I’m going to put it here: this is not going to be a happy post. It will probably end up being a self-pitying load of crap, but it’s what I’m thinking, and I’m going to document it here for you guys.
This is potentially the most unrelateable topic in existence, but sometimes, I wonder this: why me? In context, it usually is followed by: Why am I blind?
I sometimes, like now, just lose it, and can’t help but think this way, however wrong I know it is. I shouldn’t moan; there are people far worse off, people terminally ill, or deaf and blind, and so on – the list goes on and on. But there are times when blindness seems like shit – like the worst shit -, and there’s nothing worse.
Why me, though? Why am I blind? Out of all of the 7.5 billion people on this planet, why am I the one who is blind? They tell me that I’m super rare, that my kind of genetic blindness is only seen up to 6 times a year, as if that makes things better. No, it doesn’t; it makes them worse, because that makes it seem all the more unfair. Why me, I ask now. Why am I the one who is not only blind, which is rare in itself, but blind with the super rare genetic condition? Why can’t I be like everyone else – sighted, and normal? Why can’t I have two working eyes, and perfectly functioning genetics?
I try to keep up the fake smiles, honestly I do. The whole “blindness has opened my eyes to a whole host of new experiences, people and opportunities”. That quote, however, is not complete, because what follows it is what people don’t want to hear. The whole quote is more like:
“Blindness has opened my eyes to a whole host of new experiences, people and opportunities, but slammed the door on a whole host of others”.
That’s not fiar. And, just my luck, it ends up with me. And I’m sick of it.
I want to have eyes. Many people ask me whether, if given the opportunity, I would accept the offer to restore my sight, and each and every time, I respond, without hesitation, with a resounding “no”. Honestly though, given that choice, I don’t think my response would be that instant, and that conclusive. Loads of my friends also say that they’d rather stay blind, but I wonder if they too are saying it to avoid the self-pity that awaits them if they give in just a little to the alternative option.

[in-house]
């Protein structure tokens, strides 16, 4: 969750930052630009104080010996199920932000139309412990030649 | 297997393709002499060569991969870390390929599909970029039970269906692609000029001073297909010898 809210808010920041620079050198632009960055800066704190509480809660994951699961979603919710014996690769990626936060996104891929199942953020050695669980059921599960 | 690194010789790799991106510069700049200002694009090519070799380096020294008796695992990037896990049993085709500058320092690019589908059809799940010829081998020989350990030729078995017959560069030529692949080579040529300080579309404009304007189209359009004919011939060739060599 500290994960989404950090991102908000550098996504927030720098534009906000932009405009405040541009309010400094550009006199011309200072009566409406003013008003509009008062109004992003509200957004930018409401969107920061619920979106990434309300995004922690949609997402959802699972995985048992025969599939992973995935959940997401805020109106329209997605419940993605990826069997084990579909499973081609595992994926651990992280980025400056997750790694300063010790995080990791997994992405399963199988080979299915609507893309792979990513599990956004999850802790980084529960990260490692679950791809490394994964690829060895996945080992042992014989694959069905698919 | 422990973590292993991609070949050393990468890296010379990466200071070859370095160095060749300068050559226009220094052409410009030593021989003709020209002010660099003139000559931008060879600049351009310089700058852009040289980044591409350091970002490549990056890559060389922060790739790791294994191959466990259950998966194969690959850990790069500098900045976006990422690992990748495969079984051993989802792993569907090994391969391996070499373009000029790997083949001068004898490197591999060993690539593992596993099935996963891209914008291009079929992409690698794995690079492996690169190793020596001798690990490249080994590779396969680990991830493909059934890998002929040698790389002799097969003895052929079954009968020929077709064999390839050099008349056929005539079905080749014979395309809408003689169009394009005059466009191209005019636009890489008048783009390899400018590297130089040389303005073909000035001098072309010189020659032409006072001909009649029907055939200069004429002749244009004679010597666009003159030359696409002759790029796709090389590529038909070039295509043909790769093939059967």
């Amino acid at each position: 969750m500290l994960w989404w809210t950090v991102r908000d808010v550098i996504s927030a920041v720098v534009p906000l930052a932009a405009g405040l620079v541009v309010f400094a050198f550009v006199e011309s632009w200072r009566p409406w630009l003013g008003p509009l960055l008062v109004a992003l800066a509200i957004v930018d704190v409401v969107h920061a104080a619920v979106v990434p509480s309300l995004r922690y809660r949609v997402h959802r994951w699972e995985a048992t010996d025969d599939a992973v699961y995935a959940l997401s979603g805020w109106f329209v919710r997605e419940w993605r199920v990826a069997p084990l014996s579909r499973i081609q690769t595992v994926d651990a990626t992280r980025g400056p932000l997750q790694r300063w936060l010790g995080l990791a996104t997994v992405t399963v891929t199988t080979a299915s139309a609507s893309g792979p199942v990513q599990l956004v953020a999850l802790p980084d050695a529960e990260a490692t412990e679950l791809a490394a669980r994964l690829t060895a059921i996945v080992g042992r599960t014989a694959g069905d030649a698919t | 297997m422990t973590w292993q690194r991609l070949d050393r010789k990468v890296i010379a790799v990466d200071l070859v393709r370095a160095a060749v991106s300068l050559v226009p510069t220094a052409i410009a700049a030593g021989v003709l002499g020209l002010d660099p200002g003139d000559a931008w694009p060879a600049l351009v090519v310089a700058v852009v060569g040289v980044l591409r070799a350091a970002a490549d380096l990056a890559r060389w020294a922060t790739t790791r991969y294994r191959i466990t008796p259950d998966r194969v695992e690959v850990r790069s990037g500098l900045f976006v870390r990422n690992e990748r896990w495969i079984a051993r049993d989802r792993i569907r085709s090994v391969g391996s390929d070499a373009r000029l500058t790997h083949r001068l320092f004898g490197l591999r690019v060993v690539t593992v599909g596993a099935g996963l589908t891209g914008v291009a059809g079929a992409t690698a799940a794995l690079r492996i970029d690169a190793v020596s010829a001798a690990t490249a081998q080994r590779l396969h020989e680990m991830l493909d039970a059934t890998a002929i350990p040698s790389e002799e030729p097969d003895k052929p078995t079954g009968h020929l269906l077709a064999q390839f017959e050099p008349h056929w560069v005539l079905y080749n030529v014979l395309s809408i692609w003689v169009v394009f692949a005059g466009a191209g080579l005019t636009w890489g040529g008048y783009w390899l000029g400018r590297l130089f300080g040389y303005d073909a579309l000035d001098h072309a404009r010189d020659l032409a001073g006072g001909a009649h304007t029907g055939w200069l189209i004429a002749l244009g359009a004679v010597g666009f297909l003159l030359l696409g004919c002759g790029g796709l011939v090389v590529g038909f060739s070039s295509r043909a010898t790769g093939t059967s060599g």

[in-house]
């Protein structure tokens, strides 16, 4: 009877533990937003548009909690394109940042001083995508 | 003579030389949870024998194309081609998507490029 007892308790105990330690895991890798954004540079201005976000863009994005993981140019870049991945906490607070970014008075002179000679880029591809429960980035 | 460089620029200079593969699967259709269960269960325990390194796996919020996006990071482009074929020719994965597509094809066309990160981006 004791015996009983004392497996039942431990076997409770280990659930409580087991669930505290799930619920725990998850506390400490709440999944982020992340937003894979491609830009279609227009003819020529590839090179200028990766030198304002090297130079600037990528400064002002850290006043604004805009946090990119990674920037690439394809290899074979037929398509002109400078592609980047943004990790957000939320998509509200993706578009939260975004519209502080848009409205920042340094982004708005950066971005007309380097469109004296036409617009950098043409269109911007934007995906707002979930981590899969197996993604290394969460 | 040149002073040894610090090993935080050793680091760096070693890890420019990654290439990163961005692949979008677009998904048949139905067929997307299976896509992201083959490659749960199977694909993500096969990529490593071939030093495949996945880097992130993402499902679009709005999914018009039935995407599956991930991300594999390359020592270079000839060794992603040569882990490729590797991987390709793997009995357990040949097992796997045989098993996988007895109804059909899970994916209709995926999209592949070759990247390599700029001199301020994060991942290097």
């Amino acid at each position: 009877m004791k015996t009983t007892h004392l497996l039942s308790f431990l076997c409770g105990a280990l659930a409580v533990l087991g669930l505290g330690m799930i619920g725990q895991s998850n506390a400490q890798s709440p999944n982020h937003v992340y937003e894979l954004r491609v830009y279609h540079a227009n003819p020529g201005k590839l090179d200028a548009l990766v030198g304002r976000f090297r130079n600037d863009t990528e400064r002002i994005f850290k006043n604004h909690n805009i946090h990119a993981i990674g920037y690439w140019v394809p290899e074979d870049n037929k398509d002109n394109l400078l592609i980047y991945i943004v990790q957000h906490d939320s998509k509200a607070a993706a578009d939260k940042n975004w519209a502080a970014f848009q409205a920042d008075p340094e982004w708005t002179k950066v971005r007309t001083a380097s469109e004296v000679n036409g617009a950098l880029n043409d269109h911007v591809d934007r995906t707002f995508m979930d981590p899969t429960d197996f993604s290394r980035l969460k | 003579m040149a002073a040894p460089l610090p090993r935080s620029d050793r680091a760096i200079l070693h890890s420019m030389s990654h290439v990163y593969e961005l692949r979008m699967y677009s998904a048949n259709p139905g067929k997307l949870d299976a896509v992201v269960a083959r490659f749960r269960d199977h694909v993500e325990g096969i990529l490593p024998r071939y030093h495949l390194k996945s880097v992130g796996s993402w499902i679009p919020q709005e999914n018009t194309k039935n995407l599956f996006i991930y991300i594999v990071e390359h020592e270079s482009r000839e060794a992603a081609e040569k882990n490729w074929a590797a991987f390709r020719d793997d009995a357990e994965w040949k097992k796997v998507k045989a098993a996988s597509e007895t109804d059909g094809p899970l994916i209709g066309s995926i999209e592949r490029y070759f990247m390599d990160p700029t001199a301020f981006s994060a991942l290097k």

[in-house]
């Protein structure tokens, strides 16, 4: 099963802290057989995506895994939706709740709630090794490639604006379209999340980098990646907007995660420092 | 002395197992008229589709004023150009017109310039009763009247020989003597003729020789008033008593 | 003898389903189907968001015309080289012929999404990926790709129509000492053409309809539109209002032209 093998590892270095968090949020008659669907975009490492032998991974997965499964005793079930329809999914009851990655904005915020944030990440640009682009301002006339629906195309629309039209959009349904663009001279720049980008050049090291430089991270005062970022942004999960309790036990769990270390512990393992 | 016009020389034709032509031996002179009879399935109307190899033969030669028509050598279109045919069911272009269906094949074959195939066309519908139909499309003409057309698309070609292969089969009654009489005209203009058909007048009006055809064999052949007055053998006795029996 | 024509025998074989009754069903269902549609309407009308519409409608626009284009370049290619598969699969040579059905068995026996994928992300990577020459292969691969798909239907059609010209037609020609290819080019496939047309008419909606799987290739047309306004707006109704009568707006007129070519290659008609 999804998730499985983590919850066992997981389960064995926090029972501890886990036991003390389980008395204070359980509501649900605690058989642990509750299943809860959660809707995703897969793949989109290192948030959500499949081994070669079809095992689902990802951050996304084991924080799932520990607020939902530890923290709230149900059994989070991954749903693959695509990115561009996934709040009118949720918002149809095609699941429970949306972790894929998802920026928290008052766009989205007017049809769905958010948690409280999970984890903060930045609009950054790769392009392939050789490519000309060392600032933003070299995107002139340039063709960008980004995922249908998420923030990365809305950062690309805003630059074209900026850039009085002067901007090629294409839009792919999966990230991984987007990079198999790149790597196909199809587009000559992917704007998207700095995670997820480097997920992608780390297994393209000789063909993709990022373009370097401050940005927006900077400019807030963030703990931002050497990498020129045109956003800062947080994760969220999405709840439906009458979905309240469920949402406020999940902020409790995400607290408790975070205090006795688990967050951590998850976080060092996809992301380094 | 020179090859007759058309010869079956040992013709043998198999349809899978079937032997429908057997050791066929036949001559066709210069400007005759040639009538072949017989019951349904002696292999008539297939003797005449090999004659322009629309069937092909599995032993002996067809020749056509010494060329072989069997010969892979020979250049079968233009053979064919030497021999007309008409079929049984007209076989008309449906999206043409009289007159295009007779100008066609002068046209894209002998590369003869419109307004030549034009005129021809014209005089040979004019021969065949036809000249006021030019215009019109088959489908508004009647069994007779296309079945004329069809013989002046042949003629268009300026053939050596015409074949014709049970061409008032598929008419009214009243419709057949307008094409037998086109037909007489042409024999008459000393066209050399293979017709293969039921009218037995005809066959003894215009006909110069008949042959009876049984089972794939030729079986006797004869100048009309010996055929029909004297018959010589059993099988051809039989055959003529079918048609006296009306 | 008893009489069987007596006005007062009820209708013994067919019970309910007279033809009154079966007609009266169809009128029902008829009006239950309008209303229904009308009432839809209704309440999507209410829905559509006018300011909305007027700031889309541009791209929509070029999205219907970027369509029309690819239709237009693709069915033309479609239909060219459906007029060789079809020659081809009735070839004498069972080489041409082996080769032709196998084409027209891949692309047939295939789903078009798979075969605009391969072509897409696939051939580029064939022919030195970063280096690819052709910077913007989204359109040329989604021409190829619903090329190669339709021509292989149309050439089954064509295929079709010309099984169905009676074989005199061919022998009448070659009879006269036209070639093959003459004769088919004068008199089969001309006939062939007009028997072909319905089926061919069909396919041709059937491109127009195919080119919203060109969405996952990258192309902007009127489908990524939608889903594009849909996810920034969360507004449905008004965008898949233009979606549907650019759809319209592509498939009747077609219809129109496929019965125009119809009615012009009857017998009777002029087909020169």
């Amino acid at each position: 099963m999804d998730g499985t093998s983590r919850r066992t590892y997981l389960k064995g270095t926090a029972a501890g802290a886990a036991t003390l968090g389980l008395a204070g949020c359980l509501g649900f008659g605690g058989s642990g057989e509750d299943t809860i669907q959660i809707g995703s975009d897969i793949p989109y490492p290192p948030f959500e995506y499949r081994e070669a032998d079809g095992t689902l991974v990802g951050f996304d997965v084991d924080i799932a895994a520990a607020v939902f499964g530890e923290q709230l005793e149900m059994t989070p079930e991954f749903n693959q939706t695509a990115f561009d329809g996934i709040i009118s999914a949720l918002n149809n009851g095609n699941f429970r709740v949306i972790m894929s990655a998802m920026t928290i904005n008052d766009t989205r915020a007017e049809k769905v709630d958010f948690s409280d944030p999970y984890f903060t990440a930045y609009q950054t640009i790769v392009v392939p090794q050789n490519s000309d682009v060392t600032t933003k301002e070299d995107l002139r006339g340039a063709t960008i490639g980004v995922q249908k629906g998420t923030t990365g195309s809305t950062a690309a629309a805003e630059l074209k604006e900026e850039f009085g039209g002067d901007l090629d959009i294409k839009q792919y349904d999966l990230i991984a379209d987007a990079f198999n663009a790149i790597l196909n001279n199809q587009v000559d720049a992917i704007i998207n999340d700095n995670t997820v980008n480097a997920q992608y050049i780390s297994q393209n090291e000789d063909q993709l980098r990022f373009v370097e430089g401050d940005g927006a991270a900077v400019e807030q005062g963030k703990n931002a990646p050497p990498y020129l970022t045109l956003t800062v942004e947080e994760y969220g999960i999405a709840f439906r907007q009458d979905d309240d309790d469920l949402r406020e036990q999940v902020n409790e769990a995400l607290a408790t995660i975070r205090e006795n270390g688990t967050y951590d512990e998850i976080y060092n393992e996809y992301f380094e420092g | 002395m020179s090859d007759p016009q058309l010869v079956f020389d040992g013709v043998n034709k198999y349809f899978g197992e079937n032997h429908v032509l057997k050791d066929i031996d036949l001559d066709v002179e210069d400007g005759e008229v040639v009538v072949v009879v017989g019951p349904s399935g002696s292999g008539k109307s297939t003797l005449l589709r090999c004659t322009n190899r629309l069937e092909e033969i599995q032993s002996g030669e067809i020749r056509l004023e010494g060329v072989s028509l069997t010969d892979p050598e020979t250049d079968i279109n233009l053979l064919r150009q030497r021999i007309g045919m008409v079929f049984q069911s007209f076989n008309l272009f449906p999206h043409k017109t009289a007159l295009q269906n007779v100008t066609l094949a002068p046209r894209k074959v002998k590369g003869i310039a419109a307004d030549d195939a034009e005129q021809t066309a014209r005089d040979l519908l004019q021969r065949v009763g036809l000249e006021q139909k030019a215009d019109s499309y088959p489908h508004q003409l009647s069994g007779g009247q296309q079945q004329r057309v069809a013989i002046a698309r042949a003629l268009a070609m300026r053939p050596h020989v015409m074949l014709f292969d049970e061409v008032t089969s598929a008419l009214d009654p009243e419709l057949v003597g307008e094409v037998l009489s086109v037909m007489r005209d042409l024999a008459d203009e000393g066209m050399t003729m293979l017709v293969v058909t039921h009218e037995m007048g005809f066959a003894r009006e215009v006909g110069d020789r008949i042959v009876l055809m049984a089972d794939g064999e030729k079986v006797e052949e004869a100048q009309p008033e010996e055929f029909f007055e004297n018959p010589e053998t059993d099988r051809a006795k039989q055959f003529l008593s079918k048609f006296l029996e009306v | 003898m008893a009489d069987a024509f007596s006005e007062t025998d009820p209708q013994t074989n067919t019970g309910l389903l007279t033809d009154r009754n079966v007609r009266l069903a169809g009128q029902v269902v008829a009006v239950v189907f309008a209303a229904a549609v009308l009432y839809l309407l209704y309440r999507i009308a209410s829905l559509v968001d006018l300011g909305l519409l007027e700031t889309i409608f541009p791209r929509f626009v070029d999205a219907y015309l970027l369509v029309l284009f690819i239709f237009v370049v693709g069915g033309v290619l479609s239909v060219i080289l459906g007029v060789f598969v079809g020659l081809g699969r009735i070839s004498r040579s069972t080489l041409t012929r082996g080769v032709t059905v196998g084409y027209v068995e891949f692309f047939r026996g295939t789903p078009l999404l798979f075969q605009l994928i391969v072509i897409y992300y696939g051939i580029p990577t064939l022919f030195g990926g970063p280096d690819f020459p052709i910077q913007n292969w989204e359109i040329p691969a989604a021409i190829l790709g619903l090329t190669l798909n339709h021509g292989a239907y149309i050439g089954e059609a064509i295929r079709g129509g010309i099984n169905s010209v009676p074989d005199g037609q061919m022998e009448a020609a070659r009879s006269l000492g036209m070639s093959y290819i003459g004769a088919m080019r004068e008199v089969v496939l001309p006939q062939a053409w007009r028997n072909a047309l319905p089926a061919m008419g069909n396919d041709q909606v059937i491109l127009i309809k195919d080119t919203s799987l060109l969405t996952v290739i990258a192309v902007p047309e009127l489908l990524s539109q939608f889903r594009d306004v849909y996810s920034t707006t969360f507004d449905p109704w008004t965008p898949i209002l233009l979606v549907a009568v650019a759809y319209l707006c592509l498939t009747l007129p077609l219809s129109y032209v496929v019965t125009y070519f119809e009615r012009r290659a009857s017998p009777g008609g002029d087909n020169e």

Then, there’s the future consequences of having my condition. I have a fairly high chance of passing on the defected gene to any children I have, or even any children that my sister has. I’ll be under constant medical observation until my dying breath, with regular checks, scans and blood tests. But, regardless, I’m expected to march on, because that’s what I’m meant to do. The media always describes blind people as inspirational, but really, if we acted in line with the way I feel now, and the way I’m describing here, people wouldn’t pity; people would judge. We’re inspirational, or described as such, merely due to the fact that we meet the expectations of billions of sighted people.
Do you see what I mean? It’s not being inspirational, because every blind person is publicised in the same way; it’s just keeping up appearances, on behalf of the visually impaired community.
I’m sorry for showing you this side of me; you guys don’t deserve to have to read it. It’s how I felt, and I feel that you guys might, just might, understand, or at least not dismiss me as an attention seeking blindie. Sorry, but thank you for reading.